2/4th Chasseurs à Cheval Regiment

The 2/4th Chasseurs à Cheval Regiment (Dutch: 2-4 Regiment Jagers te Paard, French: 2/4 Régiment de Chasseurs à Cheval) was a cavalry regiment in the Land Component of the Belgian Armed Forces. The regiment was the armoured reconnaissance regiment of the Motorized Brigade.

2/4th Regiment Mounted Rifles
Soldiers of the 2/4 Chch on parade in Paris, 2007
ActiveSeptember 29, 2004-January 2011
CountryBelgium Belgium
BranchLand Component
RoleArmoured reconnaissance
Part ofMotorized Brigade
Flag of 2nd/4th Regiment Mounted Rifles.
Sabretache of 2nd/4th Regiment Mounted Rifles.

History Edit

2nd Regiment of Mounted Rifles Edit

In March 1814, Prince Ferdinand de Croÿ received permission to create a regiment of Hussars. It was part of Légion Belge until 1 September 1814, when it was integrated in the army of the United Kingdom of the Netherlands.

When William I became King of the Netherlands, the Belgian Regiment of Hussars of Croÿ becomes the 8th Regiment of Hussars. The regiment kept its original uniform until after the Battle of Waterloo, where it was part of the Dutch-Belgian cavalry.

After the Belgian Revolution, the 8th Hussar Regiment become the 2nd Regiment of Chasseurs à Cheval (ChCh), by decree of the Provisional Government of Belgium in October 1830. Its first commander was Colonel d'Hanne de Steenhuyse in Ghent.

On 20 August 1914, the regiment distinguished itself during the Siege of Antwerp. On 16 October 1914 the Battle of the Yser began, leading to four years of battles in the trenches on the Yser front. On 6 March 1918, the 2nd ChCh was able to withstand a massive attack by the enemy at Reigersvliet. The regiment was part of a counter-attack together with other units of the Cavalry Division. After the Allied occupation of the Rhineland, the 2nd ChCh moved to Namur.

On 10 May 1940, the regiment (by then motorized) occupied bridges over the river Ourthe in the Ardennes. On 13 and 14 May 1940, it took part in a hard battle behind the river Gette. From 25 May 1940 until the end of the hostilities, the 2nd ChCh is able to stop all enemy attacks on the river Lys.

The regiment was definitively reformed in 1952. From then onwards, it was based in Germany at Camp Vogelsang, Arnsberg Kassel and Ludenscheid. An American organizational structure and material was adopted. It was equipped with American Patton tanks. In 1973, it was re-equipped with the CVR-T tank which was replaced in 1986 by the Leopard 1. The regiment remained a tank battalion until 1992. From then onwards, the 2nd ChCh, with its surveillance radars, was revised in a reconnaissance role. It left Altenrath in Germany for Saive in 2003 with the disbanding of the Belgian Forces in Germany (FBA-BSD).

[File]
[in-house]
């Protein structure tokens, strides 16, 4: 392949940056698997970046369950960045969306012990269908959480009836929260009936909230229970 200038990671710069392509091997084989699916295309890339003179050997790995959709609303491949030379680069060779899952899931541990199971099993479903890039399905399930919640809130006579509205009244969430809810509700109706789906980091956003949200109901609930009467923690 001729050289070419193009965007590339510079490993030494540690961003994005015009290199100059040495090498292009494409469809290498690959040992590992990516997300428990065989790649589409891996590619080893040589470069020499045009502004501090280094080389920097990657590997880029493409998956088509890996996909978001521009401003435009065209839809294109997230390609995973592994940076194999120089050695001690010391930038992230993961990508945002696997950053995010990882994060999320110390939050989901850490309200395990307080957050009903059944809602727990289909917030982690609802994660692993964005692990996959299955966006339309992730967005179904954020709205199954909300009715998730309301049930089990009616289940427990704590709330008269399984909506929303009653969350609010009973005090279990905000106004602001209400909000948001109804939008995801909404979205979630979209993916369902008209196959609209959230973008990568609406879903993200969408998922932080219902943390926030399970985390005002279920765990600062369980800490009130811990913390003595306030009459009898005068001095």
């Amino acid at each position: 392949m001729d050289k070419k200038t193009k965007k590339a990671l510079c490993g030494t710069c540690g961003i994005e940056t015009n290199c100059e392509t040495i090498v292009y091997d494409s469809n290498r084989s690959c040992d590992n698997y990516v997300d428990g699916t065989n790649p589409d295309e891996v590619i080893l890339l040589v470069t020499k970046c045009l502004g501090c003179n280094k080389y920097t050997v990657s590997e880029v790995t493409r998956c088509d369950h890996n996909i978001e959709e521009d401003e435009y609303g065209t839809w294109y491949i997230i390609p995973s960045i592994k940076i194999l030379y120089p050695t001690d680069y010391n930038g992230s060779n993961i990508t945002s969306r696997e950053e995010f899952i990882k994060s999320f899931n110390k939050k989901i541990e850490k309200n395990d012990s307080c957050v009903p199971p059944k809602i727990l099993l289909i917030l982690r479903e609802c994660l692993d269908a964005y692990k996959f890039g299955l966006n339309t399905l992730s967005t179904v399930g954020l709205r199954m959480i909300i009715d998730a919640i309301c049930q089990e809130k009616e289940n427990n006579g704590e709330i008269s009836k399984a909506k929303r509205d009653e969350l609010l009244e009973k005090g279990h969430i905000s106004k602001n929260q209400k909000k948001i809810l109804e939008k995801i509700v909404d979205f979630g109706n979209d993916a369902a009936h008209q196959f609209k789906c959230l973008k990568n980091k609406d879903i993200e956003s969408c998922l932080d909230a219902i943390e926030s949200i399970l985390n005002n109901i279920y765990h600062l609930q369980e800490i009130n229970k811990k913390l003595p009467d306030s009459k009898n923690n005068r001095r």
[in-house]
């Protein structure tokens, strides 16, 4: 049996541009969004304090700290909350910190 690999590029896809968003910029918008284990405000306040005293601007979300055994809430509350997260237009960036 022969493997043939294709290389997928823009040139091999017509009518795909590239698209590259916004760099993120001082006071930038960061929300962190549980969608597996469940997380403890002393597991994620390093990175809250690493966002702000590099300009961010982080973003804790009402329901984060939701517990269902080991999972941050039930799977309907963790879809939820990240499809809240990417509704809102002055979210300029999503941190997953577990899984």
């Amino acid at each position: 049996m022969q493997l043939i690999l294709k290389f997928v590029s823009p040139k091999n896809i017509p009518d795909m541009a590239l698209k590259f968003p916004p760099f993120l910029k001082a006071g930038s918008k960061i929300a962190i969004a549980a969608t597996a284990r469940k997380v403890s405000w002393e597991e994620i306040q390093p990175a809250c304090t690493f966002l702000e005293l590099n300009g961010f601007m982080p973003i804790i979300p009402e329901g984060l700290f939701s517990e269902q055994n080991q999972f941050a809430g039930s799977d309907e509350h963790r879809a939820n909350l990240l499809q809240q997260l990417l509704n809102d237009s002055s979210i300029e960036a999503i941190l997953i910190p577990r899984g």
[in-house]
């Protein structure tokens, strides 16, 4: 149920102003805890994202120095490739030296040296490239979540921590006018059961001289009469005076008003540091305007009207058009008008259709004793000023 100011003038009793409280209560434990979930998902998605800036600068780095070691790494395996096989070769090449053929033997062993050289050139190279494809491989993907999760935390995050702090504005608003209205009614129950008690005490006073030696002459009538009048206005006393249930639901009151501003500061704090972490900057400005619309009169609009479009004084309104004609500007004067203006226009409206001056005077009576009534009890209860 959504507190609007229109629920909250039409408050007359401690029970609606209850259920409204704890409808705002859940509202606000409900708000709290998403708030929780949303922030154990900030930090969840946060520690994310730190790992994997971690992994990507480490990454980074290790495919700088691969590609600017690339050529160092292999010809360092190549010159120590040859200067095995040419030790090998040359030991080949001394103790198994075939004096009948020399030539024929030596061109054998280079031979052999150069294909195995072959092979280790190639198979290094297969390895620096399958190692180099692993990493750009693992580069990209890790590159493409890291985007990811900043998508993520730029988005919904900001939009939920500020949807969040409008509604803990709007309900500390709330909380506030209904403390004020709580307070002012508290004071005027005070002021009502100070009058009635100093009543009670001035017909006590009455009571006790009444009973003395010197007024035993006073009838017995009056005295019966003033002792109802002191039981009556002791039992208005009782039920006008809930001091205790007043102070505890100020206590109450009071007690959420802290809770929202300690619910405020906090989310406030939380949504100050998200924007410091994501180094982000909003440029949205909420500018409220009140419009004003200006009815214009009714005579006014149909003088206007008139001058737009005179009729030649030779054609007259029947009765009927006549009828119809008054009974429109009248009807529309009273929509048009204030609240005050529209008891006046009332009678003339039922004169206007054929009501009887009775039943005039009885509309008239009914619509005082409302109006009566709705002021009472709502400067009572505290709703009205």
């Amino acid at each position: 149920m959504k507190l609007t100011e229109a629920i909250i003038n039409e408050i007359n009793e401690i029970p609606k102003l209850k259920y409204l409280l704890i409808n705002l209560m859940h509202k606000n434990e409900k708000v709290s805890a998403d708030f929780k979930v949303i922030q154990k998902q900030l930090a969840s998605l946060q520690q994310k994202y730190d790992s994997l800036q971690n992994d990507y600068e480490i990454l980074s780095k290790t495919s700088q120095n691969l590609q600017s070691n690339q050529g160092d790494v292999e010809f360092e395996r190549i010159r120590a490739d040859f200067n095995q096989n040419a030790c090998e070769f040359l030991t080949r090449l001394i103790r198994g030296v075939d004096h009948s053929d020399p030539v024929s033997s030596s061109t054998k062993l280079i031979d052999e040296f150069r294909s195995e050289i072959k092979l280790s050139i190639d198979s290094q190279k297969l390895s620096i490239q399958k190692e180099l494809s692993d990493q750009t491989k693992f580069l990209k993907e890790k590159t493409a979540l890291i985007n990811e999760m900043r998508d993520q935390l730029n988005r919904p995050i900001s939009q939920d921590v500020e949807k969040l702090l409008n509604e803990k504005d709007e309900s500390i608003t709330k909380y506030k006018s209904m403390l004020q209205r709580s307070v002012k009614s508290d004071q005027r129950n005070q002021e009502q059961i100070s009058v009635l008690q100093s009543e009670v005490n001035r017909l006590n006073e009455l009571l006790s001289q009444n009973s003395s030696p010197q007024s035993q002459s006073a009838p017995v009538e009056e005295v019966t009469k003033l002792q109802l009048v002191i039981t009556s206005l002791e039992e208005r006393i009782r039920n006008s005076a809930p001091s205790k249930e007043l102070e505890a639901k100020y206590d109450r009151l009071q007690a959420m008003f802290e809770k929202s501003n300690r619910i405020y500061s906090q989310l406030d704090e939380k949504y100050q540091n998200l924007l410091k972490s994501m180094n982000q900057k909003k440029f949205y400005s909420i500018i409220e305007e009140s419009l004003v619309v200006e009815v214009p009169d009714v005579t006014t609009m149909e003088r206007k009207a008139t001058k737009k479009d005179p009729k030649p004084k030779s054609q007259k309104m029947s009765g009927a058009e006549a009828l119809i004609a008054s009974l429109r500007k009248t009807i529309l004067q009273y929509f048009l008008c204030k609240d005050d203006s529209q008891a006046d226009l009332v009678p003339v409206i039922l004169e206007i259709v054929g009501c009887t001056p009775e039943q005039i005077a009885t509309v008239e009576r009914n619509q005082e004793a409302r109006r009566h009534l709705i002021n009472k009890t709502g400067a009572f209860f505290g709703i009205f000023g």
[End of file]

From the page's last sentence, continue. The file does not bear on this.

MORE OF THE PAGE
4th Regiment of Mounted Rifles Edit

The 4th Regiment of Chasseurs à Cheval was founded during the re-organisation of the army in 1913, and was thus the youngest cavalry unit of the Belgian army. It participated in World War I and helped the Second Army Division in a reconnaissance role. It distinguished itself during the Siege of Antwerp between 30 August and 8 October 1914. During the second break-out of Antwerp, the 4th Chch made it as far as the surroundings of Leuven. During the retreat of Antwerp, its defense of the Lisse canal, near Somerghem on 12 October 1914, was able to repulse an enemy attack, though with significant losses. Thanks to this, the Division was able to retreat intact to Bruges. The regiment adapted to the trench warfare of the Yser Front as an infantry regiment. It was dissolved in February 1918, though it was resurrected in 1919. From October 1921 it was based in Mons. Another reorganization of the army in 1923 lead to its second dissolution on 3 August. It was not re-mobilized during the Second World War, though former members of the regiment served in other units.

On 1 February 1961, the 4th Regiment of Chasseurs à Cheval was re-created as the Regiment of reconnaissance of the 1st Belgian Corps. It had its base in Quartier Houhulst in Werl in Germany. In July 1964 the Regiment moved to a new base at Quartier Reigersvliet in Arnsberg. As a consequence of a re-organisation of the Armed Forces, the Regiment was being reduced to a Squadron in 1993. On 3 June 1994 the unit left Arnsberg after 30 years of stay. That same day the Squadron 4th Chasseurs à Cheval was officially installed as an independent reconnaissance squadron of the 1st Mechanized Division in Altenrath, between Cologne and Bonn, until the end of 2001. On 1 January 2002, it became the unit of reconnaissance of the 7th Mechanized Brigade in Marche-en-Famenne. The 4th Chch Squadron remained in Altenrath until September 2003 when they returned to Belgium. After this move to Saive, near Liège, the unit was promoted to the status of Regiment again. Under the new expansion, it included a regimental headquarters, a support squadron and one Recce Squadron (5 platoons, being three of reconnaissance, one of infantry and one ATk (anti-tank) platoon).

On 29 September 2004, as a result of the fusion of the 2 units, the 2/4 Regiment of Chasseurs à Cheval was created. The first deployment of the new combined unit was BELKOS 22 in Kosovo between July and December 2006

References Edit

  • Flag and insignia design : O. Nolet de Brauwere, heraldist & genealogist, and Benoît Sibille, Cdt of the 2nd/4th Regiment Mounted Rifles.

Disbandment Edit

As part of the restructuring of the Belgian defense in January 2011, the regiment joined with the 1st Regiment of Mounted Rifles/Guides to form the ISTAR Battalion (Intelligence, Surveillance, Target Acquisition and Reconnaissance) based at Heverlee.

Lineage Edit

  Regiment of Hussars of Croÿ   8th Hussars Regiment   2nd Regiment Mounted Rifles   2nd/4th Regiment Mounted Rifles
  4th Regiment Mounted Rifles